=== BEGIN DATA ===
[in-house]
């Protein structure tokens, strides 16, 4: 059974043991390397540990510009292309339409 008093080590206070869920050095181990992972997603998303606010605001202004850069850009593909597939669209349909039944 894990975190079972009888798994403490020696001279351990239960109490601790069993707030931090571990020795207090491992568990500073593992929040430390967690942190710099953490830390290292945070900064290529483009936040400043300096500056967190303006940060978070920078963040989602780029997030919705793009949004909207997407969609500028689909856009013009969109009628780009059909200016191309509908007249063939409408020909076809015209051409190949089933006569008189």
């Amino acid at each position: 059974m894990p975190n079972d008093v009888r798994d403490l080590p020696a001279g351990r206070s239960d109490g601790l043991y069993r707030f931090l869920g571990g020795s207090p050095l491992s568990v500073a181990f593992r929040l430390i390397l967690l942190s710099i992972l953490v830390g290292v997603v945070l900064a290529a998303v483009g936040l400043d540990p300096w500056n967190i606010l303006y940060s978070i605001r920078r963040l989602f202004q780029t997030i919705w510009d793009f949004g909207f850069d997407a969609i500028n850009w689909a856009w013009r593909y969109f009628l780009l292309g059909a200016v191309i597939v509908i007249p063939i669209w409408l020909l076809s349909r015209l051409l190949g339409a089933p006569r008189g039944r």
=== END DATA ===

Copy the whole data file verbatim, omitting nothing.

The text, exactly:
[in-house]
């Protein structure tokens, strides 16, 4: 059974043991390397540990510009292309339409 008093080590206070869920050095181990992972997603998303606010605001202004850069850009593909597939669209349909039944 894990975190079972009888798994403490020696001279351990239960109490601790069993707030931090571990020795207090491992568990500073593992929040430390967690942190710099953490830390290292945070900064290529483009936040400043300096500056967190303006940060978070920078963040989602780029997030919705793009949004909207997407969609500028689909856009013009969109009628780009059909200016191309509908007249063939409408020909076809015209051409190949089933006569008189």
């Amino acid at each position: 059974m894990p975190n079972d008093v009888r798994d403490l080590p020696a001279g351990r206070s239960d109490g601790l043991y069993r707030f931090l869920g571990g020795s207090p050095l491992s568990v500073a181990f593992r929040l430390i390397l967690l942190s710099i992972l953490v830390g290292v997603v945070l900064a290529a998303v483009g936040l400043d540990p300096w500056n967190i606010l303006y940060s978070i605001r920078r963040l989602f202004q780029t997030i919705w510009d793009f949004g909207f850069d997407a969609i500028n850009w689909a856009w013009r593909y969109f009628l780009l292309g059909a200016v191309i597939v509908i007249p063939i669209w409408l020909l076809s349909r015209l051409l190949g339409a089933p006569r008189g039944r």